Is Your Data Strategy Built Like Fresh Lasagna?

Low-quality Ingredients Can Ruin Dinner – and Predictive Models

Most businesses know these days that they need data to succeed. They have come to understand that quality data is critical to a successful data-driven marketing strategy. Otherwise, it’s nearly impossible to gain insights into how your business is doing, who your customers are or what might happen next. But where businesses struggle is in how to use their data effectively.

Recognizing the importance of data is one thing. Being committed to data maintenance and having a strong data governance in place is another matter.

Being an avid amateur chef, and an even more avid professional data strategist, I started pondering the relationship between great-tasting food and quality data. Any good cook will tell you that the secret to turning a recipe from good to great is the quality of the ingredients – and quality in cooking is often synonymous with freshness. Unfortunately, keeping their data fresh is where many businesses stumble when it comes to their data management strategy.

After launching promising data initiatives (for example, building a new intelligence platform), many businesses find themselves a few months later wondering why they’re not getting the value they had hoped for – or were promised. It comes back to ingredients, and the main ingredient for business success is data that is timely (quality, fresh ingredients) and relevant (the right ingredients).

Great Ingredients Make Anything Great

I love lasagna. So indulge my lasagna analogy as I explain my thoughts on the importance of a data management initiative.

There’s a wonderful Italian deli in my neighborhood. I feel so much potential (and mouth-watering hunger) when I visit, and I’m surrounded by its fantastic ingredients. If I go to that store today and buy handmade sheets of pasta, fresh ricotta cheese, vine-ripened tomatoes, garlic, freshly hatched eggs, locally sourced ground beef, spinach, just-picked herbs, and so forth, I could come home and make a great dinner to serve tonight. I’d plan on using my new cooktop and cookware. I’d even break out my best flatware and fine china for serving. It would be a dinner worthy of my dearest friends. What a fantastic evening!

But what if I went to the store today, got all those ingredients, and then left them sitting on the counter for six weeks? After six weeks, if the smell hadn’t already driven me from my house, I might still be able to assemble a lasagna, but it wouldn’t be edible. My friends wouldn’t be too happy with me if I tried to serve them six-week-old, unrefrigerated beef.

The fact that I once had great ingredients no longer matters, and the fanciest of dishes and serving utensils doesn’t make this dinner any more palatable.

Same ingredients, same tools, same recipe, but dramatically different results.

Stale Data Is Like Stale Food

The issue, of course, is that my ingredients aren’t good anymore. They’ve turned rancid and gone stale. And just like fine foods, data can go stale, too. Age is just one of a number of factors that can negatively affect data quality. Old or incorrect name and address data impacts marketing efforts. Incomplete data about customers’ industries impacts sales territory planning. Poorly managed transaction data can lead to wildly inaccurate predictive models – which can lead to bad forecasts, investor disappointment, loss of market reputation, and worse.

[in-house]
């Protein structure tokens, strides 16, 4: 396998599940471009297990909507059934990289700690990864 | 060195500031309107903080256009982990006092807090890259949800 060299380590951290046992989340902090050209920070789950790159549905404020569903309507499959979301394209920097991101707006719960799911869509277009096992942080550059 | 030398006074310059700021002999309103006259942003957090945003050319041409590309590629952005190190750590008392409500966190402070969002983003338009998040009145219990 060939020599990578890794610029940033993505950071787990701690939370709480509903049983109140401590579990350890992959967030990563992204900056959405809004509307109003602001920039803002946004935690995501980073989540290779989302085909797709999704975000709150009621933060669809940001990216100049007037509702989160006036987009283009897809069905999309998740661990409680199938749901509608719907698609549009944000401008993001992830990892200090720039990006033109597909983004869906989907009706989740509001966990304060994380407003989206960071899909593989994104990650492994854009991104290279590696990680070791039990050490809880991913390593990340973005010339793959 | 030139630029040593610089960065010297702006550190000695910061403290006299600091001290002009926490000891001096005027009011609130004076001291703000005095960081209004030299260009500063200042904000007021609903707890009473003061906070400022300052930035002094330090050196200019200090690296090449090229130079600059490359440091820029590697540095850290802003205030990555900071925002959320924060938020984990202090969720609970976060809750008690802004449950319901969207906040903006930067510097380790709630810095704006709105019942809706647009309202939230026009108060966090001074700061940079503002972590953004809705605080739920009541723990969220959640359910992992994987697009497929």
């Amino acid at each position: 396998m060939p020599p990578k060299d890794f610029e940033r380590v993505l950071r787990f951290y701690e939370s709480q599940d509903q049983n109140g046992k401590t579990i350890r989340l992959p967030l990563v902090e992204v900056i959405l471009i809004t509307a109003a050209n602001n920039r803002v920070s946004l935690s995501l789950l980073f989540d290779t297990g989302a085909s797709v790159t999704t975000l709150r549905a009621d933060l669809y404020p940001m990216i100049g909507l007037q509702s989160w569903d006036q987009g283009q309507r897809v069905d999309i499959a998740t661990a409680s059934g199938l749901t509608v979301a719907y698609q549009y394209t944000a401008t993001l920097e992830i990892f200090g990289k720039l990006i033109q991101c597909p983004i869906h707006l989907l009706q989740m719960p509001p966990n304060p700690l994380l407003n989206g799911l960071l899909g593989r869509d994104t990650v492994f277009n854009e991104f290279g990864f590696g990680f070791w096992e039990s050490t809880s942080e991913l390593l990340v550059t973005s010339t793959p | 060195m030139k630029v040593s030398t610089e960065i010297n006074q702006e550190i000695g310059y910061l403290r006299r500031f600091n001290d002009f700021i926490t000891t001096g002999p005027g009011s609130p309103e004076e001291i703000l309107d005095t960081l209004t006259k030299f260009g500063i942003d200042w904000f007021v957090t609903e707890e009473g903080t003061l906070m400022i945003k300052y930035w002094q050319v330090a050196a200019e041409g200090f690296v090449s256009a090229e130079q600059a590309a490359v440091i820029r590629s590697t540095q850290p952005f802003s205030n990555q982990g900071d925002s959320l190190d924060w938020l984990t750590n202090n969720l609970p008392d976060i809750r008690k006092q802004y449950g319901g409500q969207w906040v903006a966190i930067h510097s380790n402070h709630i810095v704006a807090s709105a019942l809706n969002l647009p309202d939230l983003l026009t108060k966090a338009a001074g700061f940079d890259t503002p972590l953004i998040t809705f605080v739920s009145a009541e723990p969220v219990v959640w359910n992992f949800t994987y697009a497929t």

How much worse? As recently as June 2020, digital payments company Wirecard filed for insolvency and its CEO was arrested after auditors were unable to account for more than $2 billion. The company denies any wrongdoing. Could a potential explanation be an underlying data issue? Perhaps this could explain why, in 2017, Wirecard was moving money for a company that ceased to exist in 2012.

Consistent Definitions Count

Data is shared throughout an organization but often ends up siloed in department-specific applications and platforms. A master data strategy is needed to bring order and interoperability so the data can flow from system to system.

If I were to bake a loaf of bread to accompany my lasagna, it would be important to know whether the recipe was in imperial units or metric. When a recipe is clearly labeled (whether it uses cups or liters), the expectation is that anyone using that recipe, whatever their background and wherever they live, should expect the same results. Without clear labels, most baking efforts will turn out inedible.

Similarly, data governance provides a common understanding of data throughout the organization. One could look back to 1999, when NASA lost its Mars Orbiter. The reason? One group of engineers defined distance using imperial units of measurement and another was using the metric system. The numbers may have all been right, but because they never aligned on the units of measurements, the data wasn’t any good across systems.

In the end, failures can boil down to trying to use bad ingredients and expecting a satisfactory result.

Quality Data Drives Data-Driven Marketing

Data-driven marketing is dependent on quality data, and quality data is dependent on sound data management. Not having a data management strategy in place results in missed opportunities, lost revenue, and unrecognized potential in technology investments.